Few studies have examined clinical correlates of aggression after first-time traumatic brain injury (TBI) within the first year after injury. The authors aimed to identify the rates of aggression at 6 and 12 months post-TBI and establish clinical and demographic correlates. A total of 103 subjects with first-time TBI were seen within 12 months postinjury and evaluated for aggression. Post-TBI social functioning and new-onset depression (within 3 months of the TBI) may serve as particularly important predictors for aggression within the first year of TBI, as these factors may afford intervention and subsequent decreased risk of aggression.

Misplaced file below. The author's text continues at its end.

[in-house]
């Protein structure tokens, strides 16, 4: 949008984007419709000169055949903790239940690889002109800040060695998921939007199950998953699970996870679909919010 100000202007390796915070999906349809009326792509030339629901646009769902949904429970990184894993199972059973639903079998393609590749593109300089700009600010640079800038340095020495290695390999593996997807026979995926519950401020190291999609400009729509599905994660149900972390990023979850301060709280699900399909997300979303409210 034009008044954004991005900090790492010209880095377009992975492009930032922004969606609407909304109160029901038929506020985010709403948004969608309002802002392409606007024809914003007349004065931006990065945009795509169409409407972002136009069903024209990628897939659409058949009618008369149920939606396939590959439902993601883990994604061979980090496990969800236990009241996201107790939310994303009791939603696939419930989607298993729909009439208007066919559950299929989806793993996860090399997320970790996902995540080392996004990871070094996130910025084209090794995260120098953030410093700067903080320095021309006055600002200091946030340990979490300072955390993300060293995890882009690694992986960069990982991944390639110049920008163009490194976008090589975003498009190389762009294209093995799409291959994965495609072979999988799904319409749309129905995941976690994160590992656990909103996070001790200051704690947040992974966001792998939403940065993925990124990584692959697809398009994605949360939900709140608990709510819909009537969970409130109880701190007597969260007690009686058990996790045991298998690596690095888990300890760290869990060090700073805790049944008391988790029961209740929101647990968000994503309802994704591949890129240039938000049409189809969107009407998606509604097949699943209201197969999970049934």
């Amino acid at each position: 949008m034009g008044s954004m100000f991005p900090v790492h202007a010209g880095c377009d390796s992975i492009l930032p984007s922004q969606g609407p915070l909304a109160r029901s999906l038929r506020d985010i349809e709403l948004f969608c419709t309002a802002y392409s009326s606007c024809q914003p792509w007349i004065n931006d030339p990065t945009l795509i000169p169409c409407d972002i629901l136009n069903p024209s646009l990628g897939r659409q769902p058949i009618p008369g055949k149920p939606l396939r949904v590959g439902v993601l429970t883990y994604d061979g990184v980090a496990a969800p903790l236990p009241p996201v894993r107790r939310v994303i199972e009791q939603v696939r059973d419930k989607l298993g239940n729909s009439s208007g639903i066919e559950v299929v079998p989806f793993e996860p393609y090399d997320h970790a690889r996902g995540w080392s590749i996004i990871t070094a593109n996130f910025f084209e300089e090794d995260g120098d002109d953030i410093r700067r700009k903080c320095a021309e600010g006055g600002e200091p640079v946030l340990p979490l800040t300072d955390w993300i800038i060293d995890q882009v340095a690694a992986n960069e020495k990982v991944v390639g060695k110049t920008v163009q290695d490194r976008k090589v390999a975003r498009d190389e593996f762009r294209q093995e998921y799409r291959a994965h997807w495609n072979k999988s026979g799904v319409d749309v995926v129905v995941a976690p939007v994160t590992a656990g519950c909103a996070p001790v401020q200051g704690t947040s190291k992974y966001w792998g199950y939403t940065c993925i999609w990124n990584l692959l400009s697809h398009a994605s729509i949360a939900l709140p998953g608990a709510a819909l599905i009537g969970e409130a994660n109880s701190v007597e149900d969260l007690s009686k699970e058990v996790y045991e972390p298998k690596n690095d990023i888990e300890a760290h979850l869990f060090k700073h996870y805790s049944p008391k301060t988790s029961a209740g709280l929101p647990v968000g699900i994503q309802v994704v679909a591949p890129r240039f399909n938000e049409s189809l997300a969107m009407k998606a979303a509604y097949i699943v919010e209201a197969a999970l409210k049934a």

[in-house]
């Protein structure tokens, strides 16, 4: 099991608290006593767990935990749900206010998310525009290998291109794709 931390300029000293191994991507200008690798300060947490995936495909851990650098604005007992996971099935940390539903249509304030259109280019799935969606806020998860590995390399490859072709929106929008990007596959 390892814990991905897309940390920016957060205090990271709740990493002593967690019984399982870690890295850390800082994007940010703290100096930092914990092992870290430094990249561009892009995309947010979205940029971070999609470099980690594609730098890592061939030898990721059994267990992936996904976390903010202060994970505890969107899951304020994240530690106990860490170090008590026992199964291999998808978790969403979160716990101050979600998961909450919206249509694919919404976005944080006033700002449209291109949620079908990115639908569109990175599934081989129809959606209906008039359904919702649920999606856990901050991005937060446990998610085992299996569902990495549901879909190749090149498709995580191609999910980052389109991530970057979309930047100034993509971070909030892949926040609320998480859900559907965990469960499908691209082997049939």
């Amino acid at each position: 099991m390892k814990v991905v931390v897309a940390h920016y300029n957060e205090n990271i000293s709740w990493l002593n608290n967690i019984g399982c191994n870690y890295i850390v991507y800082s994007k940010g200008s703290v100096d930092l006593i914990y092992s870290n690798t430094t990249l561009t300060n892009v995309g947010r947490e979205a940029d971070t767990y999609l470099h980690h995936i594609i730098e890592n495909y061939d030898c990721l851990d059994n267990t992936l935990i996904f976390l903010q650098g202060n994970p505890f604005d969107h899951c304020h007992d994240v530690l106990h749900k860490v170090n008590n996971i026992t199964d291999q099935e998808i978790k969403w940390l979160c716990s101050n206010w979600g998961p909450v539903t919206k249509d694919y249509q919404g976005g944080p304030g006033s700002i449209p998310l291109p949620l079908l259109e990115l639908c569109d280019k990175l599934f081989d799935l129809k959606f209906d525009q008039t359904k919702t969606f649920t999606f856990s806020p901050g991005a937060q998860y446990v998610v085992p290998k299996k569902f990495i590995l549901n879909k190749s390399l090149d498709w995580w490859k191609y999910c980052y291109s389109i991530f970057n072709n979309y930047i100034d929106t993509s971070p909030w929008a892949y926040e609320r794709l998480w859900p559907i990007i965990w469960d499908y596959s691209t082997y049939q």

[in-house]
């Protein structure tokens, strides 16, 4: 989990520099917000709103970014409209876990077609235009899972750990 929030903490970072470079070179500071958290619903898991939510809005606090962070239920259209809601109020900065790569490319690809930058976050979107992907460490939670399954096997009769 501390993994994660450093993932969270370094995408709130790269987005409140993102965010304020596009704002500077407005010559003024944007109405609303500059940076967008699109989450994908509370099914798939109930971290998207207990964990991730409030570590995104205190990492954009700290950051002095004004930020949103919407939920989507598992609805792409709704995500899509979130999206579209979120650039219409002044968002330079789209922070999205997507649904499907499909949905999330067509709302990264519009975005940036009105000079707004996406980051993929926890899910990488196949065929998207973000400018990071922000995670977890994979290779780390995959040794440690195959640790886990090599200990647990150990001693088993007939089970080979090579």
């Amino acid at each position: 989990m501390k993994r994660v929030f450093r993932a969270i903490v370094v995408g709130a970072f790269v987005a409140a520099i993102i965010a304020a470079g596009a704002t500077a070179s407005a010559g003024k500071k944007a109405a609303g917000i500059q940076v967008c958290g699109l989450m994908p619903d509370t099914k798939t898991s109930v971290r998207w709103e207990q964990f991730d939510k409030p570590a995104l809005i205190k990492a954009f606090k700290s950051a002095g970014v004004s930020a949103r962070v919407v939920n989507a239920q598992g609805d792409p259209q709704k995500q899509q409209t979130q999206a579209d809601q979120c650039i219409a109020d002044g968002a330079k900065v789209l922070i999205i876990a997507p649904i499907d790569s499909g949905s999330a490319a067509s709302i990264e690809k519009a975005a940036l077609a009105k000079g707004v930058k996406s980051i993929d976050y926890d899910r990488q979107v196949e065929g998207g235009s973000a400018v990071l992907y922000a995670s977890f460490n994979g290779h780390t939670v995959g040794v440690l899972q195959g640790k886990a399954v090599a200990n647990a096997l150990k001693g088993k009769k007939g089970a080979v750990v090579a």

|Original language||English (US)|
|Number of pages||9|
|Journal||Journal of Neuropsychiatry and Clinical Neurosciences|
|State||Published - Sep 1 2017|
ASJC Scopus subject areas
- Clinical Neurology
- Psychiatry and Mental health